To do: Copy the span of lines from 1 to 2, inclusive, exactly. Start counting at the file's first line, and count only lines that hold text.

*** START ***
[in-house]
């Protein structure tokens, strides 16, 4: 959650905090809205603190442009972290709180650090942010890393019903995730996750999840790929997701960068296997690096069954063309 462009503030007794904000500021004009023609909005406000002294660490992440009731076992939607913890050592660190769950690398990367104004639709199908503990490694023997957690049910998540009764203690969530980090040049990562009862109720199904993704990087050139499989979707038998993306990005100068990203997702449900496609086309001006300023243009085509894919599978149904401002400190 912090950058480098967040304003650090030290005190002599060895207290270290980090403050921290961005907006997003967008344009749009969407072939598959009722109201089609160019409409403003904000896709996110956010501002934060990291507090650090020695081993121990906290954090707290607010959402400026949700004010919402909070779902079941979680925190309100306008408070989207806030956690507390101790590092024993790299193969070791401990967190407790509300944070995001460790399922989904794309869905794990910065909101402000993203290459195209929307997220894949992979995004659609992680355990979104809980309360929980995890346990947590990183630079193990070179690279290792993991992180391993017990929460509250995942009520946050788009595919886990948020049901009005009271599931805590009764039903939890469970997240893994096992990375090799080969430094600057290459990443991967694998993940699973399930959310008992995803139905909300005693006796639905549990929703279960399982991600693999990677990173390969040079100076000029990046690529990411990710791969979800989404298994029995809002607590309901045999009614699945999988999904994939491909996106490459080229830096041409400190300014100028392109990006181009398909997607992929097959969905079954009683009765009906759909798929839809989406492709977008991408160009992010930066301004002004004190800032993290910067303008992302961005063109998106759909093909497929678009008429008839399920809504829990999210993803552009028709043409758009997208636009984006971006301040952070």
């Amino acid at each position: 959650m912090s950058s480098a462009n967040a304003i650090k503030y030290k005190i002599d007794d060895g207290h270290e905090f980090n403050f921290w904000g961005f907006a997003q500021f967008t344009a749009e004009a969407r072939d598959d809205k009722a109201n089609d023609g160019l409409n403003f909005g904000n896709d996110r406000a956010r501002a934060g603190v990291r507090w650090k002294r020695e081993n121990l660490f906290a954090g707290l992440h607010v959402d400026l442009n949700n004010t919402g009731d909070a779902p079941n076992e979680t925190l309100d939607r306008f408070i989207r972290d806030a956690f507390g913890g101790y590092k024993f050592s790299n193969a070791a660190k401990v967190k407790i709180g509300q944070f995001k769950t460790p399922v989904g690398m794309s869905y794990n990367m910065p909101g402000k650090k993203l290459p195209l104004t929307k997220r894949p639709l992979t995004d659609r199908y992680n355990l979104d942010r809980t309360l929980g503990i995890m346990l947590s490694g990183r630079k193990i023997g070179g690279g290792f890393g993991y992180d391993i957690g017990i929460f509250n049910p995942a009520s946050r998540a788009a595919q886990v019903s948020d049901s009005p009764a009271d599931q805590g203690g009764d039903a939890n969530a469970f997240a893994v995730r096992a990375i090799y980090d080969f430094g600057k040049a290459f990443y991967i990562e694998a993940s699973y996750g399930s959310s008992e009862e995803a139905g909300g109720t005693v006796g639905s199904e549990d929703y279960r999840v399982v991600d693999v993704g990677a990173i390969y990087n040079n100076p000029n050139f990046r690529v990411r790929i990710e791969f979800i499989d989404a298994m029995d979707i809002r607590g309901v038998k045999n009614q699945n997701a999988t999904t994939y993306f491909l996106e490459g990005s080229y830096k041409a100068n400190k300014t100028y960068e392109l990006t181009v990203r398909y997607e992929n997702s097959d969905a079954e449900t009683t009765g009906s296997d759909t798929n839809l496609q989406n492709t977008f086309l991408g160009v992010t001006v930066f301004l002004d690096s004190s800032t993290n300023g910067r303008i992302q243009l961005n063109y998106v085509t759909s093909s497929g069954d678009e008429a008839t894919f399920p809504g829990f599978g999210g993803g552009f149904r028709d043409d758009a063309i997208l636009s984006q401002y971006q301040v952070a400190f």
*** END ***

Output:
[in-house]
């Protein structure tokens, strides 16, 4: 959650905090809205603190442009972290709180650090942010890393019903995730996750999840790929997701960068296997690096069954063309 462009503030007794904000500021004009023609909005406000002294660490992440009731076992939607913890050592660190769950690398990367104004639709199908503990490694023997957690049910998540009764203690969530980090040049990562009862109720199904993704990087050139499989979707038998993306990005100068990203997702449900496609086309001006300023243009085509894919599978149904401002400190 912090950058480098967040304003650090030290005190002599060895207290270290980090403050921290961005907006997003967008344009749009969407072939598959009722109201089609160019409409403003904000896709996110956010501002934060990291507090650090020695081993121990906290954090707290607010959402400026949700004010919402909070779902079941979680925190309100306008408070989207806030956690507390101790590092024993790299193969070791401990967190407790509300944070995001460790399922989904794309869905794990910065909101402000993203290459195209929307997220894949992979995004659609992680355990979104809980309360929980995890346990947590990183630079193990070179690279290792993991992180391993017990929460509250995942009520946050788009595919886990948020049901009005009271599931805590009764039903939890469970997240893994096992990375090799080969430094600057290459990443991967694998993940699973399930959310008992995803139905909300005693006796639905549990929703279960399982991600693999990677990173390969040079100076000029990046690529990411990710791969979800989404298994029995809002607590309901045999009614699945999988999904994939491909996106490459080229830096041409400190300014100028392109990006181009398909997607992929097959969905079954009683009765009906759909798929839809989406492709977008991408160009992010930066301004002004004190800032993290910067303008992302961005063109998106759909093909497929678009008429008839399920809504829990999210993803552009028709043409758009997208636009984006971006301040952070």